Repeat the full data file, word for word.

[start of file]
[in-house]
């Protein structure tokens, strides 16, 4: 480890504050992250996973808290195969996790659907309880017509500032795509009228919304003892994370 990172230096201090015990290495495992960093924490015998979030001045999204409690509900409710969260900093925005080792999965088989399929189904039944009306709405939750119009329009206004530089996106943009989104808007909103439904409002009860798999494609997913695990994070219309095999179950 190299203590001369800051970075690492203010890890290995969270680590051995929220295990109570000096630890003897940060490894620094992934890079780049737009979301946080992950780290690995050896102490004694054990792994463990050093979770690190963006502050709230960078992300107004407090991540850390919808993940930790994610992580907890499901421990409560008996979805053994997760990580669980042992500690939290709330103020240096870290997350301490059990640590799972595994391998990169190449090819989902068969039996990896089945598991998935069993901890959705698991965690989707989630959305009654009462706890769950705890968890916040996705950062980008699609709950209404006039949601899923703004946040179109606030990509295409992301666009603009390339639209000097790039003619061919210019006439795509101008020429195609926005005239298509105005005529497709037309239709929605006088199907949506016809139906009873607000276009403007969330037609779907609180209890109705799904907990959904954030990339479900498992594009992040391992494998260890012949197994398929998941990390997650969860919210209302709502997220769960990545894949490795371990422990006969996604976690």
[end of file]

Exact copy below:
[in-house]
């Protein structure tokens, strides 16, 4: 480890504050992250996973808290195969996790659907309880017509500032795509009228919304003892994370 990172230096201090015990290495495992960093924490015998979030001045999204409690509900409710969260900093925005080792999965088989399929189904039944009306709405939750119009329009206004530089996106943009989104808007909103439904409002009860798999494609997913695990994070219309095999179950 190299203590001369800051970075690492203010890890290995969270680590051995929220295990109570000096630890003897940060490894620094992934890079780049737009979301946080992950780290690995050896102490004694054990792994463990050093979770690190963006502050709230960078992300107004407090991540850390919808993940930790994610992580907890499901421990409560008996979805053994997760990580669980042992500690939290709330103020240096870290997350301490059990640590799972595994391998990169190449090819989902068969039996990896089945598991998935069993901890959705698991965690989707989630959305009654009462706890769950705890968890916040996705950062980008699609709950209404006039949601899923703004946040179109606030990509295409992301666009603009390339639209000097790039003619061919210019006439795509101008020429195609926005005239298509105005005529497709037309239709929605006088199907949506016809139906009873607000276009403007969330037609779907609180209890109705799904907990959904954030990339479900498992594009992040391992494998260890012949197994398929998941990390997650969860919210209302709502997220769960990545894949490795371990422990006969996604976690």